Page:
Biodefense Headlines – 17 November 2021 | #cybersecurity | #cyberattack


News highlights on health security threats and countermeasures curated by Global Biodefense

This week’s selections include legal challenges to vaccine mandates; a case of monkeypox in the U.S.; the global syringe shortage (and health care worker shortage); EUA filing for COVID-19 antiviral; and bird flu on the rise in several countries in EU and Asia.

POLICY + INITIATIVES

Federal Appeals Court Affirms Stay on Biden Vaccine Mandate for Businesses

A federal appeals court has upheld its stay on President Biden’s vaccine-or-test mandate for companies with at least 100 employees. In a 22-page ruling on Friday, the 5th U.S. Circuit Court of Appeals said the mandate was “fatally flawed,” and barred the Occupational Safety and Health Administration (OSHA) from enforcing the mandate “pending adequate judicial review” of a motion for permanent injunction. The Hill

Official Introduction of Cures 2.0 – Incentives for New Antimicrobial Solutions

There is a lot to like in Cures 2.0: this major legislation is divided into sections that cover Public Health, Patient-Caregiver issues, FDA, CMS, and Research. From the perspective of the AMR community, the big news is Sec. 105. entitled “Developing Antimicrobial Innovations” which includes the PASTEUR Act (Pioneering Antimicrobial Subscriptions to End Up surging Resistance). This policy would establish a subscription model to pay for critically needed novel antimicrobial drugs delinked from the sales or use of those newly-developed antibiotics, to ensure a predictable return on investment and improve appropriate use of the drug. AMR Solutions

Utah Rep. Chris Stewart Introduces Bill Targeting Dr. Fauci and Federal Research in China

Republican Rep. Chris Stewart has introduced a bill in the U.S. House of Representatives that, the congressman says, would ban federal funding for “gain-of-function” research in China. The proposed legislation was named the Fairness and Accountability Underwriting Chinese Institutions Act — or the FAUCI Act — after National Institute of Allergy and Infectious Disease Director Dr. Anthony Fauci, a frequent pandemic scapegoat of former President Donald Trump and his supporters. Salt Lake Tribune

The US Must Separate Nuclear Deterrence From Biological Weapons

Today, the U.S. nuclear posture positions nuclear weapons as a leading means of deterring strategic-level biological weapons activities. As the 2018 Nuclear Posture Review described, the roles of U.S. nuclear forces currently include acting as a “hedge against the potential rapid growth or emergence of nuclear and non-nuclear strategic threats, including chemical, biological, cyber, and large-scale conventional aggression.” Defense News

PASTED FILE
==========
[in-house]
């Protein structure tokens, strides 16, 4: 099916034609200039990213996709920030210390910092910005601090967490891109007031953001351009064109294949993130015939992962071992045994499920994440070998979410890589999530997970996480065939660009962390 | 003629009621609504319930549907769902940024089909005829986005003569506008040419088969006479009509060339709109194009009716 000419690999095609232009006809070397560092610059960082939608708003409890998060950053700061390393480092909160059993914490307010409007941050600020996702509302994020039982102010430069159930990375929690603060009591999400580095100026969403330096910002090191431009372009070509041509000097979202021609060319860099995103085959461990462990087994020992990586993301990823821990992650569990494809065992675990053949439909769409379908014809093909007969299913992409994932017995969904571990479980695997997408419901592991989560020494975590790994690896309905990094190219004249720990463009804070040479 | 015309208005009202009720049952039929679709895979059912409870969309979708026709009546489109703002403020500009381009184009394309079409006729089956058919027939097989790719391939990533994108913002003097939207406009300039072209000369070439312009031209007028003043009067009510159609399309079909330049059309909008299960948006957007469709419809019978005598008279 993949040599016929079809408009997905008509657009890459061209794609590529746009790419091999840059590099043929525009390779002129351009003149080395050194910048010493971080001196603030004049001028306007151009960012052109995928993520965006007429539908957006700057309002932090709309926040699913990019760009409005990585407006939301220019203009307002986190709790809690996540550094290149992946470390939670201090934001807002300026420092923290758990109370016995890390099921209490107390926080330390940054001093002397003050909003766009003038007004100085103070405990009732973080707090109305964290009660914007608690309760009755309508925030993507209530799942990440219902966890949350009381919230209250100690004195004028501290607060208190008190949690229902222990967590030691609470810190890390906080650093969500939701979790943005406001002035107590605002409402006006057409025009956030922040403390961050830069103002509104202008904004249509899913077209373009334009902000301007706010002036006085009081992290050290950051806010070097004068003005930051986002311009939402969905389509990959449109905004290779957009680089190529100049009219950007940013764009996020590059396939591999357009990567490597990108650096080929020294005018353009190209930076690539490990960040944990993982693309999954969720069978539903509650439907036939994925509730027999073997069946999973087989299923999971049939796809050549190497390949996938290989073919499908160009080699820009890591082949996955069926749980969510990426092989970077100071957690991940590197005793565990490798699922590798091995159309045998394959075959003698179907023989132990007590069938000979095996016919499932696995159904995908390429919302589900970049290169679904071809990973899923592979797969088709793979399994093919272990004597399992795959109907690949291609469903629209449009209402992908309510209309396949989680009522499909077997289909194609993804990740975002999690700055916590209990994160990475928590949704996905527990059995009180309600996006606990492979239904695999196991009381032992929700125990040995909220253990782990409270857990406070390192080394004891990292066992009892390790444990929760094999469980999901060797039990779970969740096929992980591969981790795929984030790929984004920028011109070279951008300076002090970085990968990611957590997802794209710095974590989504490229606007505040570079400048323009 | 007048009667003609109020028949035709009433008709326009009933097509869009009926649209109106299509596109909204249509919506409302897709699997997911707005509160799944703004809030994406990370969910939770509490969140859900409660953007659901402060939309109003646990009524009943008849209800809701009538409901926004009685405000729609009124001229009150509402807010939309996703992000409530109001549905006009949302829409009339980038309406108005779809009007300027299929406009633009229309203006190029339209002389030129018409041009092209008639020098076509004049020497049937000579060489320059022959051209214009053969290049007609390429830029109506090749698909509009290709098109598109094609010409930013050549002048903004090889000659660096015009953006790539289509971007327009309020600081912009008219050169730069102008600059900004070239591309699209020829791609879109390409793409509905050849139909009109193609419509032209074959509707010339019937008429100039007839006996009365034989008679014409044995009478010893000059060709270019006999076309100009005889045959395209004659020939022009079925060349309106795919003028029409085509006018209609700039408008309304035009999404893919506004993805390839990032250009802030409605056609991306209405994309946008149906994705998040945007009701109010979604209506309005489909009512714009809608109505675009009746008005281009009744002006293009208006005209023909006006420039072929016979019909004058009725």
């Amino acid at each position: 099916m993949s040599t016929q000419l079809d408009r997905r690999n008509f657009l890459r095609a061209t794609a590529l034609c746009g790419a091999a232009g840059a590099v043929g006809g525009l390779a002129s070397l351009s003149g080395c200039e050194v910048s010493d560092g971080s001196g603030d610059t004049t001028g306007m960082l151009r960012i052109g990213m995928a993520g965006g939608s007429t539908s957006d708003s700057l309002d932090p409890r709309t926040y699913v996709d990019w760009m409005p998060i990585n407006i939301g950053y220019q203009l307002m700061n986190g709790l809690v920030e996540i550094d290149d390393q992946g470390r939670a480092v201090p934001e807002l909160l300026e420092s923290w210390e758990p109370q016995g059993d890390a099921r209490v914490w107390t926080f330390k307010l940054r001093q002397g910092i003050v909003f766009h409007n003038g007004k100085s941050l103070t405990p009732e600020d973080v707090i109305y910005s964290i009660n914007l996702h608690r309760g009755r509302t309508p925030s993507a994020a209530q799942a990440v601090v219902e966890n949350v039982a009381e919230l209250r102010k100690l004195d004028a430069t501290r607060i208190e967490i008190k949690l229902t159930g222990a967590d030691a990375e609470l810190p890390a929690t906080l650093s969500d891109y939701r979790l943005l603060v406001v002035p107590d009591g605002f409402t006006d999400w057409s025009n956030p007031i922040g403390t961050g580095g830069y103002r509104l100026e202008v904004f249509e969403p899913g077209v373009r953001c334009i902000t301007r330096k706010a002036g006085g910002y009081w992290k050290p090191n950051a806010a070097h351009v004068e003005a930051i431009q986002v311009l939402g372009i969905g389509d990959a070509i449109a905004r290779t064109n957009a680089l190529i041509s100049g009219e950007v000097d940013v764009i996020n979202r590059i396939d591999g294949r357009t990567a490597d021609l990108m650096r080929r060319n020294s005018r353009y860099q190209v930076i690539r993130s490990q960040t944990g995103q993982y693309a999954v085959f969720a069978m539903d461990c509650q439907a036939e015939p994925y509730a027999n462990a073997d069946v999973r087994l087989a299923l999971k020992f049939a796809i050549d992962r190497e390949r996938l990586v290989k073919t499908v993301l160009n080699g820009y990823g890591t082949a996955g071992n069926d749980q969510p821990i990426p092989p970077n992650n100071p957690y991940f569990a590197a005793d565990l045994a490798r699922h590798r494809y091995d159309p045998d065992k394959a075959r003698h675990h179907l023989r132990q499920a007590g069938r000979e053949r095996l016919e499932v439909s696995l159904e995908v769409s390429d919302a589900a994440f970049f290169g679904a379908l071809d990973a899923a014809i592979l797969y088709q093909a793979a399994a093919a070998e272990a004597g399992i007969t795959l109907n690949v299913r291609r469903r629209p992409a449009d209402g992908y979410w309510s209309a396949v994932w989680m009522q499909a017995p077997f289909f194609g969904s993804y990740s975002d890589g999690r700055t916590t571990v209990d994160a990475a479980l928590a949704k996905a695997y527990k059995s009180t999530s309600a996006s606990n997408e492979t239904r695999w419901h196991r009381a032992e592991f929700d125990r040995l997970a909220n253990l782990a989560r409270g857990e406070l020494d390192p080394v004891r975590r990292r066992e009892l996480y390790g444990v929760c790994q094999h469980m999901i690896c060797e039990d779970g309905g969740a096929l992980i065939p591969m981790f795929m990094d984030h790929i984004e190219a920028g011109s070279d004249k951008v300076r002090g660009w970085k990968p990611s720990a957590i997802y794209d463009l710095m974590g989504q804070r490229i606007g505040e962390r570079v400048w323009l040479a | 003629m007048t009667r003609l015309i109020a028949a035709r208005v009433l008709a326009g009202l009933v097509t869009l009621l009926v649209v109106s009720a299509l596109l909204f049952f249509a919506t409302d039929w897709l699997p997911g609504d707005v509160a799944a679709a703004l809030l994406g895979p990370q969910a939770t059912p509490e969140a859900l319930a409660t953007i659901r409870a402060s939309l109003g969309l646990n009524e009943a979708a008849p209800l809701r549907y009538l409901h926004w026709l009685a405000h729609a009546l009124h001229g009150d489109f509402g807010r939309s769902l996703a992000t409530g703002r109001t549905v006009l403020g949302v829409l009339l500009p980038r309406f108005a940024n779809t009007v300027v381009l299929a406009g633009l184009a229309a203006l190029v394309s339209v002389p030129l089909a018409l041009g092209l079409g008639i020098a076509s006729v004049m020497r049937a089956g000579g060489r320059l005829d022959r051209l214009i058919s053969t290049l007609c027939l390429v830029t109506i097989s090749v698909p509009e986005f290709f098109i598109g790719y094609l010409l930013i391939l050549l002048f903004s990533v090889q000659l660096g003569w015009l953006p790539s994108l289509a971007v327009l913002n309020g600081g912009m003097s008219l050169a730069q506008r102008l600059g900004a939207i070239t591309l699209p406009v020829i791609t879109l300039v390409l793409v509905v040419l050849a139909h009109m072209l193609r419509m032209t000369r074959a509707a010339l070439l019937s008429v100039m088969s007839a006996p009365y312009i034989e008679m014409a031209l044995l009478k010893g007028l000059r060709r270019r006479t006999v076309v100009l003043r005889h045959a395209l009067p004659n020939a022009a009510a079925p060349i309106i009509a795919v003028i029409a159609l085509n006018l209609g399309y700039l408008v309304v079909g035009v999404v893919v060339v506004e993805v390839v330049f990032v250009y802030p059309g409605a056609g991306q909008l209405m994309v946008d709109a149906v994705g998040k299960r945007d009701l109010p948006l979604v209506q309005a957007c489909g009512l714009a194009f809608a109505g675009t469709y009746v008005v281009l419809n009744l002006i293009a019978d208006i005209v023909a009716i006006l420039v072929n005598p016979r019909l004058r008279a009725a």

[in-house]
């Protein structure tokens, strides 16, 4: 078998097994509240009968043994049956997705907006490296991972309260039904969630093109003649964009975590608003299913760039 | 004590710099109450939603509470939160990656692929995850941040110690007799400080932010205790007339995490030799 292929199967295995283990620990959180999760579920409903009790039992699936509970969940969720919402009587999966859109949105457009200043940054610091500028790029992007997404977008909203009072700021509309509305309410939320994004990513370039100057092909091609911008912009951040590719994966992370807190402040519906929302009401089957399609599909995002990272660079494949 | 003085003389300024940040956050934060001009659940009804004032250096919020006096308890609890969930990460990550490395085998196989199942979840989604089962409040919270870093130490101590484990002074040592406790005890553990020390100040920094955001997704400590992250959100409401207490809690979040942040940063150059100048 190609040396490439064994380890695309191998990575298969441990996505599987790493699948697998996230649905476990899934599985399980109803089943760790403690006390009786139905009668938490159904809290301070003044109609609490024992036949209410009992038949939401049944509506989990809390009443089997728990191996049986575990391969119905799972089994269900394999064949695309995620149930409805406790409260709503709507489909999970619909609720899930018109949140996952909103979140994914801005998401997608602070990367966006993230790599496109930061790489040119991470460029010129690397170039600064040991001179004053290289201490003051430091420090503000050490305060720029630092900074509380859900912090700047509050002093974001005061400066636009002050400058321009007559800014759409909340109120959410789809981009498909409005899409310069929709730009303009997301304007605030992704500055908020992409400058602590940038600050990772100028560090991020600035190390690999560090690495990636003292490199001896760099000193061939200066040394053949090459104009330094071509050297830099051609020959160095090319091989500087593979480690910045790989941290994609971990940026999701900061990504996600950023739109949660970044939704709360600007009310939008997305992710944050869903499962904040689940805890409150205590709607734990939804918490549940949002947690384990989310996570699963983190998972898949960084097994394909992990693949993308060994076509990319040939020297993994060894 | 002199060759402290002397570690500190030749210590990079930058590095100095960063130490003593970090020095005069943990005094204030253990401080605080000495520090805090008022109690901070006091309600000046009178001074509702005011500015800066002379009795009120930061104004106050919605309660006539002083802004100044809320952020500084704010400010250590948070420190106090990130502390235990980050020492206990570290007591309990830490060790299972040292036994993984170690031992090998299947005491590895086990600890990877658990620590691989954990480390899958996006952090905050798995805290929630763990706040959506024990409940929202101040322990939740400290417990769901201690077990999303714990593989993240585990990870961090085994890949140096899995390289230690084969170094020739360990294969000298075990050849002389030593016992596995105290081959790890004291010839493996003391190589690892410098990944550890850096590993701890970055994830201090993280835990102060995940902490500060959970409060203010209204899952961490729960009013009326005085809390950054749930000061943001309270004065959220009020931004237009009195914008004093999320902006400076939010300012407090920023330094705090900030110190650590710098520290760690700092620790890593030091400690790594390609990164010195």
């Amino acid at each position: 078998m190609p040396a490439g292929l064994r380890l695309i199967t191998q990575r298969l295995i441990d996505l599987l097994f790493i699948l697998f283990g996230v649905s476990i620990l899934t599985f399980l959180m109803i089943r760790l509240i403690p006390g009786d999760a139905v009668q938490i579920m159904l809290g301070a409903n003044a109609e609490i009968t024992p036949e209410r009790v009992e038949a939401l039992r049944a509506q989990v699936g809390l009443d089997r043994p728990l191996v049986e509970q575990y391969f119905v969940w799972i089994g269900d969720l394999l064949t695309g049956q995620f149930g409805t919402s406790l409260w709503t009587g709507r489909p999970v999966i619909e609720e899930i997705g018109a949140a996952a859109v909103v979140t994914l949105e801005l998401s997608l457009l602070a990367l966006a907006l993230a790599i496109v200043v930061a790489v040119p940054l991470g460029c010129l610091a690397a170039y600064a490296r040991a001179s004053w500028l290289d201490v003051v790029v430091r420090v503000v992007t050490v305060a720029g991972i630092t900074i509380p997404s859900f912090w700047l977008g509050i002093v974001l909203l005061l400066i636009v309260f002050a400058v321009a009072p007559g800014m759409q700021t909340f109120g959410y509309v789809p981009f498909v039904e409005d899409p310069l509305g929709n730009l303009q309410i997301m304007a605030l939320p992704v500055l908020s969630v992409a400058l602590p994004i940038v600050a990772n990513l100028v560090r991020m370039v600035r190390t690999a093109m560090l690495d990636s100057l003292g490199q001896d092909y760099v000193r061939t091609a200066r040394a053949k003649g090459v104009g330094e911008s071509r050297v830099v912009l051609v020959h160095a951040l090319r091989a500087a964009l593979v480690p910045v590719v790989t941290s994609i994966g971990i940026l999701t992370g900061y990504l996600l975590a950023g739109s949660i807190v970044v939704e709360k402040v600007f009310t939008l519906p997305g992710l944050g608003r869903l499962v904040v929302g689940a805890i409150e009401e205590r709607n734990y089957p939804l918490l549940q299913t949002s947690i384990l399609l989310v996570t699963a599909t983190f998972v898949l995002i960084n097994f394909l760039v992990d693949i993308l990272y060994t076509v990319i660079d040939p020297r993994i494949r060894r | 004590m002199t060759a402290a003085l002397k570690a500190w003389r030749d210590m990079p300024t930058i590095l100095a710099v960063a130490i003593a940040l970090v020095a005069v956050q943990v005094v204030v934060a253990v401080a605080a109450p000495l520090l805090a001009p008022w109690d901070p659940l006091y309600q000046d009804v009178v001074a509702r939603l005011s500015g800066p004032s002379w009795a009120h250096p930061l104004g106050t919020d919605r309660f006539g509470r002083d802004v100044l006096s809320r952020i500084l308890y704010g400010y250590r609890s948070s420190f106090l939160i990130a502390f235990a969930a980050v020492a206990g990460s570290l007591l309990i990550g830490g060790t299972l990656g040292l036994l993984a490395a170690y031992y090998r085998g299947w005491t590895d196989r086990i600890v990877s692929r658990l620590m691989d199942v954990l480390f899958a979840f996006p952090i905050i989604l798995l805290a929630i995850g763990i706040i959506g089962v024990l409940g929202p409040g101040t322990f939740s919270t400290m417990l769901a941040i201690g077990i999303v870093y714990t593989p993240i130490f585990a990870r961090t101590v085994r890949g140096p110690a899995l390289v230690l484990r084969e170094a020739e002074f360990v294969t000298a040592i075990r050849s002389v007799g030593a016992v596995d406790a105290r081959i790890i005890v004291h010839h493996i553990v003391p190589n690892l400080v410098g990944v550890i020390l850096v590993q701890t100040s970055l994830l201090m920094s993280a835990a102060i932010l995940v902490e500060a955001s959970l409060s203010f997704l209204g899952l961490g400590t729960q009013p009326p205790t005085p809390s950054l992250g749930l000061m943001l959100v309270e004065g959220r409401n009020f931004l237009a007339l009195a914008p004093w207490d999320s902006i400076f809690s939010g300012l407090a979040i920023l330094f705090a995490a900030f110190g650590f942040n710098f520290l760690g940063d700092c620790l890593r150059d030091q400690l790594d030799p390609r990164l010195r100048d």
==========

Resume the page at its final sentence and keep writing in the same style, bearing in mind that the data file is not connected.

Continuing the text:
OSHA, South Dakota Pork Plant Settle Coronavirus Complaint

Smithfield’s Sioux Falls plant was one the nation’s worst COVID-19 hotspots during the early days of the pandemic. By June 16, 2020, four workers were dead and nearly 1,300 had tested positive for the virus. Under the agreement, Virginia-based Smithfield Foods will develop a plan to prevent infectious diseases at meatpacking plants nationwide and pay a $13,500 fine. The president of the local United Food and Commercial Workers union, B.J. Motley, derided the settlement and $13,500 fine as a “slap on the wrist for Smithfield and a deeply troubling betrayal of the men and women who have already sacrificed so much in this pandemic.” AP

Biden Taps Califf to Head FDA — An Agency Where He Has Plenty of Unfinished Business

A cardiologist by training, Califf previously served as FDA commissioner for nearly a year at the tail end of the Obama administration — winning Senate confirmation by a wide margin despite the objections of a handful of Democratic senators. The White House is counting on Califf to once again garner broad bipartisan support within the divided chamber, casting him as a deeply experienced researcher and policymaker who has long worked with both sides of the aisle. STAT, Politico

Oklahoma National Guard Rejects Pentagon’s Coronavirus Vaccine Mandate

Brig. Gen. Thomas Mancino, appointed this week by Gov. Kevin Stitt (R) as adjutant of the state’s 10,000 National Guard soldiers and airmen, on Thursday notified those under his command that they are not required to receive the vaccine and won’t be punished if they decline it. It’s an extraordinary refusal of Pentagon policy by the general and follows Stitt’s written request to Defense Secretary Lloyd Austin seeking suspension of the requirement for Guard personnel in the state. Washington Post

Air Force is First to Face Troops’ Rejection of Vaccine Mandate as Thousands Avoid Shots

The vast majority of active-duty airmen, more than 96 percent, are at least partially vaccinated. But up to 12,000 Air Force personnel have rejected federal orders to get fully vaccinated against the coronavirus despite the Pentagon mandate, and officials say it is too late for them to do so by the Tuesday deadline, posing the first major test for military leaders whose August directive has been met with defiance among a segment of the force. Washington Post

MEDICAL COUNTERMEASURES